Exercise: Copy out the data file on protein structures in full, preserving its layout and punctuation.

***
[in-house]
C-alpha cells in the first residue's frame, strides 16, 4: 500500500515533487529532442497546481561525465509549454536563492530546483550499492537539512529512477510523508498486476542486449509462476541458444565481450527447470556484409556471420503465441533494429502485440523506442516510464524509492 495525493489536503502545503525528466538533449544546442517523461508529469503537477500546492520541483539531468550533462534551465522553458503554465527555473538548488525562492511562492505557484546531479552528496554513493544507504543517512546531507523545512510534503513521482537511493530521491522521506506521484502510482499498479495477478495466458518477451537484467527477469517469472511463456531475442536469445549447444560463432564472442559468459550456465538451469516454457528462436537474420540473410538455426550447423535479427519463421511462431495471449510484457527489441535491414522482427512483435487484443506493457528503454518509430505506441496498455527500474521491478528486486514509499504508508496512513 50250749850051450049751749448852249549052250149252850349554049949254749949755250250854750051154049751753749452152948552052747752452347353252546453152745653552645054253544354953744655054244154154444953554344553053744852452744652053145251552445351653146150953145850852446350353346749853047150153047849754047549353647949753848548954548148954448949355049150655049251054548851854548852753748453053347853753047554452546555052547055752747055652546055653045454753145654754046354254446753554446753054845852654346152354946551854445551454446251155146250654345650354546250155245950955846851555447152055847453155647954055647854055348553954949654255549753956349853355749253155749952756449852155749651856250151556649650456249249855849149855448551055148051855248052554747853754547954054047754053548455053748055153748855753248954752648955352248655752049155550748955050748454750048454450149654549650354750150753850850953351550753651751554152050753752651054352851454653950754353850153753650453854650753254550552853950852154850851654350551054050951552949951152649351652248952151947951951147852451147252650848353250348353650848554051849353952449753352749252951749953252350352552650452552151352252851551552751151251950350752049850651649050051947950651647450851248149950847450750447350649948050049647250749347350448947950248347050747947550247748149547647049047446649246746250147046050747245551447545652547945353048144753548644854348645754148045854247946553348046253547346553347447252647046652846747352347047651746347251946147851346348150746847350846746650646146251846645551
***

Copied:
[in-house]
C-alpha cells in the first residue's frame, strides 16, 4: 500500500515533487529532442497546481561525465509549454536563492530546483550499492537539512529512477510523508498486476542486449509462476541458444565481450527447470556484409556471420503465441533494429502485440523506442516510464524509492 495525493489536503502545503525528466538533449544546442517523461508529469503537477500546492520541483539531468550533462534551465522553458503554465527555473538548488525562492511562492505557484546531479552528496554513493544507504543517512546531507523545512510534503513521482537511493530521491522521506506521484502510482499498479495477478495466458518477451537484467527477469517469472511463456531475442536469445549447444560463432564472442559468459550456465538451469516454457528462436537474420540473410538455426550447423535479427519463421511462431495471449510484457527489441535491414522482427512483435487484443506493457528503454518509430505506441496498455527500474521491478528486486514509499504508508496512513 50250749850051450049751749448852249549052250149252850349554049949254749949755250250854750051154049751753749452152948552052747752452347353252546453152745653552645054253544354953744655054244154154444953554344553053744852452744652053145251552445351653146150953145850852446350353346749853047150153047849754047549353647949753848548954548148954448949355049150655049251054548851854548852753748453053347853753047554452546555052547055752747055652546055653045454753145654754046354254446753554446753054845852654346152354946551854445551454446251155146250654345650354546250155245950955846851555447152055847453155647954055647854055348553954949654255549753956349853355749253155749952756449852155749651856250151556649650456249249855849149855448551055148051855248052554747853754547954054047754053548455053748055153748855753248954752648955352248655752049155550748955050748454750048454450149654549650354750150753850850953351550753651751554152050753752651054352851454653950754353850153753650453854650753254550552853950852154850851654350551054050951552949951152649351652248952151947951951147852451147252650848353250348353650848554051849353952449753352749252951749953252350352552650452552151352252851551552751151251950350752049850651649050051947950651647450851248149950847450750447350649948050049647250749347350448947950248347050747947550247748149547647049047446649246746250147046050747245551447545652547945353048144753548644854348645754148045854247946553348046253547346553347447252647046652846747352347047651746347251946147851346348150746847350846746650646146251846645551